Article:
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December 10, 2010
Responders give high school students basic CPR training in Canada
By Carmela Fragomeni
ONTARIO, Canada — Neil Linkletter is only 15, but he's glad to have recently received basic CPR training, and heart defibrillator equipment information.
And, because he often watches the TV show ER, he knew part of the answer to one of the emergency services trainer's questions. One of the signs a baby is choking is it is suddenly not breathing, Neil answered. ER happened to have had an episode in which a baby was choking, said Neil later.
Neil, a Grade 10 Delta High School, was one of 150 students to receive training in the school gym Thursday, after Delta was presented with a defibrillator from Hamilton EMS and the Heart and Stroke Foundation.
At Delta, all 814 students also would have received training by end-of-day Thursday.
"You are learning life-saving skills," director of emergency services Brent Browett told them during a brief presentation at the school before the first training session of the day. "Paramedics can do it, but need you to start it."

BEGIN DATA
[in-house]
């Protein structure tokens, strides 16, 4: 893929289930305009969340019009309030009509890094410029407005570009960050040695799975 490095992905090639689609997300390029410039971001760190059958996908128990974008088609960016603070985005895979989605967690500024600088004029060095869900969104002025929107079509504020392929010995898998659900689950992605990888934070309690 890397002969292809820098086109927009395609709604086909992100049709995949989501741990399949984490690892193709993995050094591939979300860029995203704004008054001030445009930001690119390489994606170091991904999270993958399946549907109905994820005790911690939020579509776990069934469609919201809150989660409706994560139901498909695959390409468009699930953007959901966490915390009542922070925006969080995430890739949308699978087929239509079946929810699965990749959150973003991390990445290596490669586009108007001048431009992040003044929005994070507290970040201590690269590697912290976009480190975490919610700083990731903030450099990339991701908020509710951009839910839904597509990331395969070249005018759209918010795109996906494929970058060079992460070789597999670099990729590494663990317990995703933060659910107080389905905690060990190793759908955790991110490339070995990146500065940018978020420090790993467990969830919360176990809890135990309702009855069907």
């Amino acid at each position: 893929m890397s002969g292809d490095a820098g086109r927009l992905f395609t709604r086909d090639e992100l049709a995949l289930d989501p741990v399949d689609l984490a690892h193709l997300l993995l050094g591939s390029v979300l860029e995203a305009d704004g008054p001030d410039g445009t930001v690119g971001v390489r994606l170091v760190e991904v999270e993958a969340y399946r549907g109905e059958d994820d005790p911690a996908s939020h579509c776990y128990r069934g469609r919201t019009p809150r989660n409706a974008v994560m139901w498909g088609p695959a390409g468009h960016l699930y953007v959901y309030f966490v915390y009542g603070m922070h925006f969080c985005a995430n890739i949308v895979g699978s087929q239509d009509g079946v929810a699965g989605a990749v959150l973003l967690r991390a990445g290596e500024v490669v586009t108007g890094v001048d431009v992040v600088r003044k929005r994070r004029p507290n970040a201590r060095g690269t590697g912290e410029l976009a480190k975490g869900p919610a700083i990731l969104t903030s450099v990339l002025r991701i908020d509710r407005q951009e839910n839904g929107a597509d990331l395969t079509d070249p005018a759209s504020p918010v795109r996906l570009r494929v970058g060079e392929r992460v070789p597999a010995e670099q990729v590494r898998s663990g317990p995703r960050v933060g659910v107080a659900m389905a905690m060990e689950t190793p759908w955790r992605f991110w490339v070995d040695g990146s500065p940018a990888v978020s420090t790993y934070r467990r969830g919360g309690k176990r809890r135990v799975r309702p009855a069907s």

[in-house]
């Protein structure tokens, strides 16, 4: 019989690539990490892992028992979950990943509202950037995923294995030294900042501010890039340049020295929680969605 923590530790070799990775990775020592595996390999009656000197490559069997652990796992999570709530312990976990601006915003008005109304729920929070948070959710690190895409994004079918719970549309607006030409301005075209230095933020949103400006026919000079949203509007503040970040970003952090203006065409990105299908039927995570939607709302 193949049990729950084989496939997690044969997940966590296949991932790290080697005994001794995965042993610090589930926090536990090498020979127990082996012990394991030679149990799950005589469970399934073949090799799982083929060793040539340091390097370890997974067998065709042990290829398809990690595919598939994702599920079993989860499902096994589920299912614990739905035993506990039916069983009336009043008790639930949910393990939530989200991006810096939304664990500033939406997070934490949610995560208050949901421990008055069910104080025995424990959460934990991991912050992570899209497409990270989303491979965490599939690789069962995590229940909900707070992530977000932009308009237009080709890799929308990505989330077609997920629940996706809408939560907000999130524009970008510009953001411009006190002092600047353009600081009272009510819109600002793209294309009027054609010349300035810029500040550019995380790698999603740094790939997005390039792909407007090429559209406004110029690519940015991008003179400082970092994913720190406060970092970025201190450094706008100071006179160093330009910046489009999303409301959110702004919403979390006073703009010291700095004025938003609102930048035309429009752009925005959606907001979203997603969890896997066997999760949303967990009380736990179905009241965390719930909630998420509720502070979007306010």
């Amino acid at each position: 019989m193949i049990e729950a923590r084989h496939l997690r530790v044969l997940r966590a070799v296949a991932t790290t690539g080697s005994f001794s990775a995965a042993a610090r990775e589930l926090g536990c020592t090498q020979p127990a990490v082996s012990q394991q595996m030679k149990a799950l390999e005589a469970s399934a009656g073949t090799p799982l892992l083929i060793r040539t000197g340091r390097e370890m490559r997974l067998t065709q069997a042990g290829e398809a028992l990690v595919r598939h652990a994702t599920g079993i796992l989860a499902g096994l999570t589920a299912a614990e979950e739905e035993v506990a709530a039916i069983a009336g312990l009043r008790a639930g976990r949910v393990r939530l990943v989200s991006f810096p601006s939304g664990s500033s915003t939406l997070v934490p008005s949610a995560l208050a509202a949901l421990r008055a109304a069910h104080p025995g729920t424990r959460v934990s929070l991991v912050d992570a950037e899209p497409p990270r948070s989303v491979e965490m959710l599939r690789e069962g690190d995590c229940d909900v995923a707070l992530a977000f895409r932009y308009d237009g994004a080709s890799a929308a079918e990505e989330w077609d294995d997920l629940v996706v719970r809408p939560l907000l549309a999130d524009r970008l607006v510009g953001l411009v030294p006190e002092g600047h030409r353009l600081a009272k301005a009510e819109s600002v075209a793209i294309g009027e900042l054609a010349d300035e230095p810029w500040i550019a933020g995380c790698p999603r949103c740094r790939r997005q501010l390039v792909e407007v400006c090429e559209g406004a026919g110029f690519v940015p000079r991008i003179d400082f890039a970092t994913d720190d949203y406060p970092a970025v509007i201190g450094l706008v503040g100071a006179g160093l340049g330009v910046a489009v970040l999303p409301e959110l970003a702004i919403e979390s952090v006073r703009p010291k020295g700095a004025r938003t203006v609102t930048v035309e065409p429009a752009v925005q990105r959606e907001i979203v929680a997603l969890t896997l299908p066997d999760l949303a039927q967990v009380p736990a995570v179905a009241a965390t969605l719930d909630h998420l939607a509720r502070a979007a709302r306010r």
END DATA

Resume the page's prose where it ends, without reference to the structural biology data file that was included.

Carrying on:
The presentation, attended by two Delta alumni - Mayor Bob Bratina and Fire Chief Jim Kay, was to mark the completion of placing one defibrillator in each of 18 city high schools this fall. The defibrillators, simple medical devices which can be used to aid someone having a heart attack, were paid for by TransAmerica Life Canada and Zoll Medical Canada Inc.
Delta however, was the only school where the entire student population received basic training. Twenty-two of the students earlier received a day's worth of more intensive training, said city EMS supervisor Len James. The student coaches, aided by three or four paramedics, then trained the entire school over a two-week period.
"It's handy," said Madison Ryerson, 15. "It's helpful, like when say something happens in a situation where someone's life is at risk."
James said Delta was chosen by EMS because it had not done any CPR public training in the area community.
In a 2006 pilot, the EMS trained the entire student population at Cardinal Newman High School and last year trained all the Grade 8s at Sir William Osler in Dundas.
One elementary school, Winona public, also received a defibrillator this fall, because it has over 800 students and a long response time from paramedics and firefighters, James said.
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